AlphaTech Column: The Difficulties of Valuing Research
For both the buyside and sellside, valuing research is both a management and a measurement challenge, considering an estimated 40,000 pieces of research are created each week. MIFID II adds another complexity to this process. This week's column reviews InvisageAlpha, a research and data aggregation platform.
The challenges of information management in the institutional investment process were addressed in last week's AlphaTech column by Bill Stephenson.
A challenge made more daunting with the proliferation of alternative data sources and quantitative approaches to portfolio construction techniques.
In addition, the Street continues to produce large volumes of research daily (40,000 pieces per week by some estimates), which creates its own challenges in terms of consumption, interpretation and analysis - making it increasingly difficult to gain unique insight from all of this content expressed in an alpha-generating portfolio. Recent regulatory measures such as MiFID II also require asset managers to monitor the performance and impact of research on their investment performance to justify the value ascribed to their spend with research providers.
Estimates of the total market for global investment research vary. A recent story by the Financial Times puts it at roughly $14 billion annually, and a recent report by the CFA Institute notes both a reduction in research consumption and associated budgets since MiFID II.
The opacity surrounding quantifying the value of research, ideally incorporating the quantifying of alpha derived from research, adds a measurement challenge to the management challenge described above. This problem persists for both the buyside and sellside.
Applying Innovation to Attribution
There are a number of Research Management Systems in the market helping both buyside and sellside firms deal with these tasks. Yet many tend to focus on the low hanging fruit of counting “clicks,” or interactions, and also embed an inherent popularity-driven “selection bias” in the broker review and vote processes.
At AIR Summit, we think the interesting emerging innovation in this area incorporates data analytics and technologies such as machine reading, Natural Language Processing and AI to extract alpha-generating insight.
The goal is quantifying the relative value of each piece of research individually, as well as in aggregate across various sources [e.g.: an analyst, bank or broker] and groupings such as sector or theme. Integration with the portfolio construction process across various forms of data and research and multiple asset classes is a logical and valuable application.
Invisage: Identifying Research Alpha
InvisageAlpha was a company that presented at AIR Summit 5.0 in 2019 and is a member of our AlphaTech community. Invisage provides a platform for aggregating research and data across multiple sources, and then applies proprietary NLP and analytics models to capture the alpha performance of these sources.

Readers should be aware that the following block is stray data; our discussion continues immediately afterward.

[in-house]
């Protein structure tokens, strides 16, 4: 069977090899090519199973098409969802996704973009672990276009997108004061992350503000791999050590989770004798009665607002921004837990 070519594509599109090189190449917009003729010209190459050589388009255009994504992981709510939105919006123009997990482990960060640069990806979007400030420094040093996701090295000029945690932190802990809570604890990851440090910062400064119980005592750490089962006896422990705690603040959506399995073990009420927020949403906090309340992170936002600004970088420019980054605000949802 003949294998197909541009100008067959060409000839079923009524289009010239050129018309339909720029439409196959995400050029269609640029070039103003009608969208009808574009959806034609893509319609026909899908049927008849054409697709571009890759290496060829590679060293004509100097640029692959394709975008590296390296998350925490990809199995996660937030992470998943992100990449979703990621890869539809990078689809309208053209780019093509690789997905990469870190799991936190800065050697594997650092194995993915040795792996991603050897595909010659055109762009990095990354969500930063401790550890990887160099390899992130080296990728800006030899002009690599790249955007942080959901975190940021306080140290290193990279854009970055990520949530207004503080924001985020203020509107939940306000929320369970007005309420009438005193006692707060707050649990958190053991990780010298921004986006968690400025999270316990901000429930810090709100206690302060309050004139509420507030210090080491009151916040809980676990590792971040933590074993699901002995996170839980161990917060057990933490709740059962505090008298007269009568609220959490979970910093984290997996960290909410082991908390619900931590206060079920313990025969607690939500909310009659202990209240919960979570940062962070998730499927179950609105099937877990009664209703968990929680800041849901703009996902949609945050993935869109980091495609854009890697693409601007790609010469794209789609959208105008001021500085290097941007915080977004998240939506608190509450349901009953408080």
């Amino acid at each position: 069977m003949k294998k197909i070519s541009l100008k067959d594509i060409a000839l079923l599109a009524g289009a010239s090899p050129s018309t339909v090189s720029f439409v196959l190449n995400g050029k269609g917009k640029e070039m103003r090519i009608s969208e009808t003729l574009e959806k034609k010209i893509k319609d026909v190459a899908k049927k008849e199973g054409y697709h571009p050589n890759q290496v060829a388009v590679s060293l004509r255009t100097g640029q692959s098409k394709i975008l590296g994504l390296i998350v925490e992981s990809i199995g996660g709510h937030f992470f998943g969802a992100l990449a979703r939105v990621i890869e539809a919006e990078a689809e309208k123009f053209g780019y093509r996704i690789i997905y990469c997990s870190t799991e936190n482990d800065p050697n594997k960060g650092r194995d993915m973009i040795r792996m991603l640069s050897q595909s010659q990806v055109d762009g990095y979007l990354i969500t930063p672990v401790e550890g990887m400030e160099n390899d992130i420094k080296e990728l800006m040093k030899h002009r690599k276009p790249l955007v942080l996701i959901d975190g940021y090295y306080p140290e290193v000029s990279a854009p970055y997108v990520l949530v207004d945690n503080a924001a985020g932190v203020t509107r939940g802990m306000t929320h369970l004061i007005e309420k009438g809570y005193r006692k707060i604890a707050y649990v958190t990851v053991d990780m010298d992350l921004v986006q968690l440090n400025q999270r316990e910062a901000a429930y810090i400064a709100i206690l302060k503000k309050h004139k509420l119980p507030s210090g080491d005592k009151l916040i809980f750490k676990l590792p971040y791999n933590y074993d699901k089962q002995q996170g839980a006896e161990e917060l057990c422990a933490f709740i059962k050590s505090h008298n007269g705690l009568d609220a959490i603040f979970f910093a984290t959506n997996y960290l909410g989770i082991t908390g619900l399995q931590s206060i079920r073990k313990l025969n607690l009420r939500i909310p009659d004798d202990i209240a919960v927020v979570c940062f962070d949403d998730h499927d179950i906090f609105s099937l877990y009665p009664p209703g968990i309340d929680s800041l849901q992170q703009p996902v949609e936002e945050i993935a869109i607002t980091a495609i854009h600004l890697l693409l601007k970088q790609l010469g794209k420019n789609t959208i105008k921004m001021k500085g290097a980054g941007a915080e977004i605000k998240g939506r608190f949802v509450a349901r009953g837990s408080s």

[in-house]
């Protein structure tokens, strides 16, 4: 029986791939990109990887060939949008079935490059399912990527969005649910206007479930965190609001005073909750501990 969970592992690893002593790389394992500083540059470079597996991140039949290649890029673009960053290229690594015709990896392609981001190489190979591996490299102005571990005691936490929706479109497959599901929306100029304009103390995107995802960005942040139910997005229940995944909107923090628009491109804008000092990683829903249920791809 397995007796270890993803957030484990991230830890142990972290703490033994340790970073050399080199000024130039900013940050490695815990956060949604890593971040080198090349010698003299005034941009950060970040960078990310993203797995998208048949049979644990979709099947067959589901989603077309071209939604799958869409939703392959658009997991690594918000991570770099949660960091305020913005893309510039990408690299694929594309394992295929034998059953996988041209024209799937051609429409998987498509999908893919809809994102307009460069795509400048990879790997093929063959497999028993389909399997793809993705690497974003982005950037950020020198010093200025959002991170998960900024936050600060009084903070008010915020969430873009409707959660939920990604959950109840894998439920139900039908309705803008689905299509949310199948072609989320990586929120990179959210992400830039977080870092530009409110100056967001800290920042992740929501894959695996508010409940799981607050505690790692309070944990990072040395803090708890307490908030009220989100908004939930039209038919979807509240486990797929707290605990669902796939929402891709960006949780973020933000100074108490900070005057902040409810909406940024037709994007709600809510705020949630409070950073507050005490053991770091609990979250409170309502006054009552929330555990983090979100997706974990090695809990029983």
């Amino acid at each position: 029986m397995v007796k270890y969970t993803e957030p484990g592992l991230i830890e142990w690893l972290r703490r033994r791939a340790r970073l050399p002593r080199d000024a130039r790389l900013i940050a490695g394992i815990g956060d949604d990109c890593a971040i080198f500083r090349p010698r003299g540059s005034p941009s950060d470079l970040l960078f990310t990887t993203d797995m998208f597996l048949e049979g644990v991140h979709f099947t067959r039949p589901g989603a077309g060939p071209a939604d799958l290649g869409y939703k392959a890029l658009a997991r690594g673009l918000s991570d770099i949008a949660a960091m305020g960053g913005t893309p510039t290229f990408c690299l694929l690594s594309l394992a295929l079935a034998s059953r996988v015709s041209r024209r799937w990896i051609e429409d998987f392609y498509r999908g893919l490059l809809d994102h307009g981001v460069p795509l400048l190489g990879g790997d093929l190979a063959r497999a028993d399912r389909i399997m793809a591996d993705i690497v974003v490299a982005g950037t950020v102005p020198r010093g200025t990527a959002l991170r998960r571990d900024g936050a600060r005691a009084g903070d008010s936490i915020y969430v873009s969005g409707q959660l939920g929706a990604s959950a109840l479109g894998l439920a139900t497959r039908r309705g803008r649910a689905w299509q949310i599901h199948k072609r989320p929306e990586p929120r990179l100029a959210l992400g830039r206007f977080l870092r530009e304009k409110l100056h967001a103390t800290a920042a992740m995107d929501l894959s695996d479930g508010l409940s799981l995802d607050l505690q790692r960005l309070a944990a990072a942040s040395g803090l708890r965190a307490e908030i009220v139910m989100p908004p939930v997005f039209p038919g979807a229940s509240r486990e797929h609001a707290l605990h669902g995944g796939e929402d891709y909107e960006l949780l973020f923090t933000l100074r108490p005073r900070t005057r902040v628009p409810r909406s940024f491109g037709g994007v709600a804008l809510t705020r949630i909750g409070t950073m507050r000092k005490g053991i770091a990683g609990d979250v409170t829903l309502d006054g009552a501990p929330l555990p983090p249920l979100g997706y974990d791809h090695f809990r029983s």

This results in an objective evaluation and attribution of performance, which helps both the buyside and sellside transparently assess research performance. Further, this represents an interesting benchmarking opportunity for users which the company displayed in a recent report where it explored the relative performance of providers during the ongoing Covid-19 pandemic.
Interestingly, they note that during Covid-19 research volume has increased by 240% year-on-year over the analysis period. Clearly, this speaks to the management and measurement challenges.
Broad Data and Asset Coverage Supports In Depth Process Integration
Another key capability is the breadth of data and securities Invisage can cover. They can apply their process to traditional fundamental research as well as others: macroeconomic research, alternative data, quantitative research, analyst calls, etc. And it is multi-asset as well, covering equities, fixed income, commodities and currencies.
Invisage currently supports more than 40,000 listed equities worldwide and a comprehensive universe of government and corporate bonds. “Out-of-the-box,”, the platform includes research coverage of more than 6,000 US stocks provided by 170 brokerage firms and banks.
The combination of applying their machine reading and NLP capabilities to both fundamental and macroeconomic research is also quite compelling. This allows portfolio managers and analysts to connect macro trends to portfolio level holdings and investment strategies.
Finally, this supports a process of moving along a continuum from research extraction to idea extraction. By applying metadata enrichment to the source data, the platform is able to provide a discovery process related to things like conviction, consensus, investment strategies or themes as examples.
Signal or Platform?
As we continuously discover and curate emerging innovation in capital markets at AIR Summit, often times it seems easy to label firms in one of two ways – data/signal providers delivering new forms of raw ore, and platforms looking to bring efficiency and automation to existing legacy processes.
Of course, it is more complicated and nuanced than that and I am not suggesting one is superior or more interesting than the other. But I think it will be interesting to watch the emerging firms that are able to ingest as much of the former while providing the latter.
We know from conversations with our AIR members that the giant step function improvement is nice to ponder but often impractical, and a more incremental approach is often preferred. That sweet spot cross-section of modernizing the investment process while incorporating new and ever-expanding information is an area that is exciting.